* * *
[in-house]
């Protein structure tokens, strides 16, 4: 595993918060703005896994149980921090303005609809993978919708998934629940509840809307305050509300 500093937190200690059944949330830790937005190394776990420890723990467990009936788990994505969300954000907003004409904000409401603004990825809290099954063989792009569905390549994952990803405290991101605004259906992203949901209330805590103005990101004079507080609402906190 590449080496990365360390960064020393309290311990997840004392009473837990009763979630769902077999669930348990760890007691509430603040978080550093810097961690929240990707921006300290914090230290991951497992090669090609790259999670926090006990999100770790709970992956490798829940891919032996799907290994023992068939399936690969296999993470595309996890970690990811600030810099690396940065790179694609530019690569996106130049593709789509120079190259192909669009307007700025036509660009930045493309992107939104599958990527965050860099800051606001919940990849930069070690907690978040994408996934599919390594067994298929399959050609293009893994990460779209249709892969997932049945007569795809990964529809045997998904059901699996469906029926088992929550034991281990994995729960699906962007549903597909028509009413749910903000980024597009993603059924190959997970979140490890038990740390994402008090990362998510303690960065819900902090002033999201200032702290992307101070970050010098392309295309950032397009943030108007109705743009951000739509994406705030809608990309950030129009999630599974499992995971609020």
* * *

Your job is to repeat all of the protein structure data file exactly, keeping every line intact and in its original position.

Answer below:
[in-house]
């Protein structure tokens, strides 16, 4: 595993918060703005896994149980921090303005609809993978919708998934629940509840809307305050509300 500093937190200690059944949330830790937005190394776990420890723990467990009936788990994505969300954000907003004409904000409401603004990825809290099954063989792009569905390549994952990803405290991101605004259906992203949901209330805590103005990101004079507080609402906190 590449080496990365360390960064020393309290311990997840004392009473837990009763979630769902077999669930348990760890007691509430603040978080550093810097961690929240990707921006300290914090230290991951497992090669090609790259999670926090006990999100770790709970992956490798829940891919032996799907290994023992068939399936690969296999993470595309996890970690990811600030810099690396940065790179694609530019690569996106130049593709789509120079190259192909669009307007700025036509660009930045493309992107939104599958990527965050860099800051606001919940990849930069070690907690978040994408996934599919390594067994298929399959050609293009893994990460779209249709892969997932049945007569795809990964529809045997998904059901699996469906029926088992929550034991281990994995729960699906962007549903597909028509009413749910903000980024597009993603059924190959997970979140490890038990740390994402008090990362998510303690960065819900902090002033999201200032702290992307101070970050010098392309295309950032397009943030108007109705743009951000739509994406705030809608990309950030129009999630599974499992995971609020």